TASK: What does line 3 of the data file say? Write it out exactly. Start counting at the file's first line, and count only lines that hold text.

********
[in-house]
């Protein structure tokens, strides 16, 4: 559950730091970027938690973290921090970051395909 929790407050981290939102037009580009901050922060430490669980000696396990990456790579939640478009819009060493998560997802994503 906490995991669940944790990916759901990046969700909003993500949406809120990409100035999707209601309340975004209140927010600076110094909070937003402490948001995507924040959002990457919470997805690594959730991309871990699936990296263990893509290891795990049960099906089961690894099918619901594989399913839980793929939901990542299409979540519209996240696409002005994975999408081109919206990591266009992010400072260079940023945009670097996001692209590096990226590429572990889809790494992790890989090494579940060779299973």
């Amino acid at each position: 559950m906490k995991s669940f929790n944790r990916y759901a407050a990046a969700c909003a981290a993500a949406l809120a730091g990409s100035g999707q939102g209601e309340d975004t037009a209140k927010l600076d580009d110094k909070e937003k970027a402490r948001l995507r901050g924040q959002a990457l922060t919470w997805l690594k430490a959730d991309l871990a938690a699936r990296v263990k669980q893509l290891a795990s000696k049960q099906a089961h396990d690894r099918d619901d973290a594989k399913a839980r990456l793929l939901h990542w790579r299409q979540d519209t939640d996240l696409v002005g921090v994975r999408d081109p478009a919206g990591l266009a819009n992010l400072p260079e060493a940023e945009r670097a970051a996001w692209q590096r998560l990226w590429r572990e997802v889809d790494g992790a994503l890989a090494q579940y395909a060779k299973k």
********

């Amino acid at each position: 559950m906490k995991s669940f929790n944790r990916y759901a407050a990046a969700c909003a981290a993500a949406l809120a730091g990409s100035g999707q939102g209601e309340d975004t037009a209140k927010l600076d580009d110094k909070e937003k970027a402490r948001l995507r901050g924040q959002a990457l922060t919470w997805l690594k430490a959730d991309l871990a938690a699936r990296v263990k669980q893509l290891a795990s000696k049960q099906a089961h396990d690894r099918d619901d973290a594989k399913a839980r990456l793929l939901h990542w790579r299409q979540d519209t939640d996240l696409v002005g921090v994975r999408d081109p478009a919206g990591l266009a819009n992010l400072p260079e060493a940023e945009r670097a970051a996001w692209q590096r998560l990226w590429r572990e997802v889809d790494g992790a994503l890989a090494q579940y395909a060779k299973k």